by Marion Nestle
Aug 15 2014

Weekend reading: Globalization and Food Sovereignty

Peter Andrée, Jeffrey Ayres, Michael J. Bosia, and Marie-Josée Massicotte.  Globalization and Food Sovereignty: Global and Local Change in the New Politics of Food.  University of Toronto Press, 2014.

New Picture (1)

This is a book in a series on political economy and public policy, edited by political science professors in Canada and the United States with deep interests in food movements.  The chapters, by various authors, define food sovereignty as “a central issue that cuts across social, political, economic, cultural, and ecological domains.”  They deal with such matters as fair trade, local food, food security, and other food movements in places such as Cuba, Australia, France, and Brazil.

The editors say:

This volume posits that–given the incrasing attention to the politics of food as local, national, and global–it is important to incorporate these new areanas of political action much more widely into curriculums and scholarship and focus especially the framework and methodologies of political science on the profoundly political issues raised by the food sovereignty response…we seek to develop the study of food politics as a more engaged arena within the social sciences….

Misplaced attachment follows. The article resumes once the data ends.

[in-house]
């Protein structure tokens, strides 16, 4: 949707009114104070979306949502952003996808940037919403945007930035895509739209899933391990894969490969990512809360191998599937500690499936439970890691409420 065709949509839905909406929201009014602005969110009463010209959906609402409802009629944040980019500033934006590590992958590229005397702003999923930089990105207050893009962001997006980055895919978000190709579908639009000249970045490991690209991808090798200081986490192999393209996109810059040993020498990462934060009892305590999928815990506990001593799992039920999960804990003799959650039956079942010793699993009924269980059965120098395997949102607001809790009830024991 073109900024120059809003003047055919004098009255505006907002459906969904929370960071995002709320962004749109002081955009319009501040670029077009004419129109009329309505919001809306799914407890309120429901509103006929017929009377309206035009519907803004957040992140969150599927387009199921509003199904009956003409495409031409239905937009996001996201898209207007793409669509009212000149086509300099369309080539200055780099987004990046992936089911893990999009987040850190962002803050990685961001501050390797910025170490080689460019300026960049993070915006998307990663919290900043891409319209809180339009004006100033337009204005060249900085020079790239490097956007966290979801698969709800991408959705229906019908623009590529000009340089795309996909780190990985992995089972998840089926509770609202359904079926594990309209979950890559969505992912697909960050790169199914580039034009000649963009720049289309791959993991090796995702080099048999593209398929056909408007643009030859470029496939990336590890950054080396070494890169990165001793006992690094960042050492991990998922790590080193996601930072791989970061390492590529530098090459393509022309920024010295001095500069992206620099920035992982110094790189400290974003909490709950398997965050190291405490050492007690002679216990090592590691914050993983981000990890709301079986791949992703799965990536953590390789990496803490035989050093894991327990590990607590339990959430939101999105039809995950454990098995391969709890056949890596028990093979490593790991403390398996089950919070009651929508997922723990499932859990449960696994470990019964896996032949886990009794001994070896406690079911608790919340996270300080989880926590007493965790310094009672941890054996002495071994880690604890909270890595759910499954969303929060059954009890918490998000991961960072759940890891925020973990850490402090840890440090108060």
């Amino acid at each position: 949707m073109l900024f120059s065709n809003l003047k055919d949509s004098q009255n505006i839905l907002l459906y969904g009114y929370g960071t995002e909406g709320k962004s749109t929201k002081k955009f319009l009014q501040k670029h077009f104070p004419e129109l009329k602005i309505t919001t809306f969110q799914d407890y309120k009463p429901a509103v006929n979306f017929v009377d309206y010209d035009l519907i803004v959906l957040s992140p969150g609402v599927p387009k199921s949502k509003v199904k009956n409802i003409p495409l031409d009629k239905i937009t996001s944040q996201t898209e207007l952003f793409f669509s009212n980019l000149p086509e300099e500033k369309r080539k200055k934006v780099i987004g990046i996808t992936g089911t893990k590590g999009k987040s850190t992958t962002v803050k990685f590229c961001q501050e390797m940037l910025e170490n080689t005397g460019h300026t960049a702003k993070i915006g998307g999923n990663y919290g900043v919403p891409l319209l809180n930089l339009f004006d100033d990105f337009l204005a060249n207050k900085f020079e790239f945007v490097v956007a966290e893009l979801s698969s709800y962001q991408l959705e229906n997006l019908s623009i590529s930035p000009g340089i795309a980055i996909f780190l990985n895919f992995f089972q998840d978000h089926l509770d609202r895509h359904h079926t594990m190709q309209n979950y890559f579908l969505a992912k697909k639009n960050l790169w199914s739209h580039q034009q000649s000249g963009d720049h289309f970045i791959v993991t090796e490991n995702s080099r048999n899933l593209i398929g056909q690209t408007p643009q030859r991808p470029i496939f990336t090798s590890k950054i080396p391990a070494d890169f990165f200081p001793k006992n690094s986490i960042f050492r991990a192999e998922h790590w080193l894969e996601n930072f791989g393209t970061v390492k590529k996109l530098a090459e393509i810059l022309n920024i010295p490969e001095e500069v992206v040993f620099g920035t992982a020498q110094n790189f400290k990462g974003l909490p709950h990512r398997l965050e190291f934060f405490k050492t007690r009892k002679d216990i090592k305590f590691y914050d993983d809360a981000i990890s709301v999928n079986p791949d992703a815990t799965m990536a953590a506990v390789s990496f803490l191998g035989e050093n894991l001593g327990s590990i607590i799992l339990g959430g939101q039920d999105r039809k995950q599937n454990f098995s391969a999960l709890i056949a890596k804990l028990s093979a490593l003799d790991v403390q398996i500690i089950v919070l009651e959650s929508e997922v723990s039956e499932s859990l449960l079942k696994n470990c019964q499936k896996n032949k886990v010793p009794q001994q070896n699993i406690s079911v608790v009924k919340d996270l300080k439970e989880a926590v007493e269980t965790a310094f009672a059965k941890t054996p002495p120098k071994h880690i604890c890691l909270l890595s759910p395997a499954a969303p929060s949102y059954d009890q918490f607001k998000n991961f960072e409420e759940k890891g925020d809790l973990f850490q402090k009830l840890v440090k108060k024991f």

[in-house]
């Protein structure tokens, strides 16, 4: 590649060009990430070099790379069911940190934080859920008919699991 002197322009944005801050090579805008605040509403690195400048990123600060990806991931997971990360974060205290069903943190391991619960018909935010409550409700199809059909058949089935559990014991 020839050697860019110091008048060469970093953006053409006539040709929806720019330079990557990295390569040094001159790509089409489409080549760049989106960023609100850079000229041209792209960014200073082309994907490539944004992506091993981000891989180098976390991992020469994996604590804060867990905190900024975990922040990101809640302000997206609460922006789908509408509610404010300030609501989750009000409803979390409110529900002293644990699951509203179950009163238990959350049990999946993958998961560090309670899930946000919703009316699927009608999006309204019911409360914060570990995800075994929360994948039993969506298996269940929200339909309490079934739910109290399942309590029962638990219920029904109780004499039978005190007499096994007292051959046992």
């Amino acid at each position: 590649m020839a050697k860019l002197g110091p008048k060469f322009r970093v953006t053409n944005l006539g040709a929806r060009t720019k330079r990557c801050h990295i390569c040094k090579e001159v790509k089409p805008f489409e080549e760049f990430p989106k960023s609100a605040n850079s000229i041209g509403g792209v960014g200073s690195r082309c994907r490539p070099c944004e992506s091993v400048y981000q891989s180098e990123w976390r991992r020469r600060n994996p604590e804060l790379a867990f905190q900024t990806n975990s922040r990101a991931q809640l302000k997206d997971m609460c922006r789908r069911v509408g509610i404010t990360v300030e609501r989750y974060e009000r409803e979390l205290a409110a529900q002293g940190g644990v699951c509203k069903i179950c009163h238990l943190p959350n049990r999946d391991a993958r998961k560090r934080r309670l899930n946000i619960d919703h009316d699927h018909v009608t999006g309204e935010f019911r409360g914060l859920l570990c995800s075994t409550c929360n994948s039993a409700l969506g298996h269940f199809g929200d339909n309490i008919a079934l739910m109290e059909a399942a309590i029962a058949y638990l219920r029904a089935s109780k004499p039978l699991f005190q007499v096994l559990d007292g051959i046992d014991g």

I say, yes!



  • This is another $100+ book, isn’t it?

  • And it isn’t, it’s actually affordable. And available as an e-book.

  • With a sociology background and now a food entrepreneur, I can clearly see from within, how the contemporary food movements are capable of changing the existing paradigm. Food politics is a common thread uniting many social sciences disciplines. We live the transformation and we are excited about the potential!

  • It is always interesting to me to read or study about the positive and negative results of what you put into your body. Thank you for recommending these books!

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  • I’m going to focus on Coca Cola, one awful company among others.

    Food Globalization is related to Vision 2050 sustainability (Agenda 21) public-private partnerships (PPP).

    Killer Coke, who now owns stake in Monster Energy, is a member of WBCSD (that’s the corporate part of Agenda 21), and takes advantage so-called free trade laws, uses foreign labor & resources, avoids taxes in the US, benefits farm bill subsidies via their corporate suppliers (Monsanto).

    Coke harms the health of the consumer, it’s society, and the planet. It achieves this harm by by polluting, by drying up aquifers, and by oppressing the unions in the third world countries it operates in.

    Killer Coke products include Vitamin Water, Minute Maid, and more.

    Withdraw your consent: Download Buycott App (it’s free).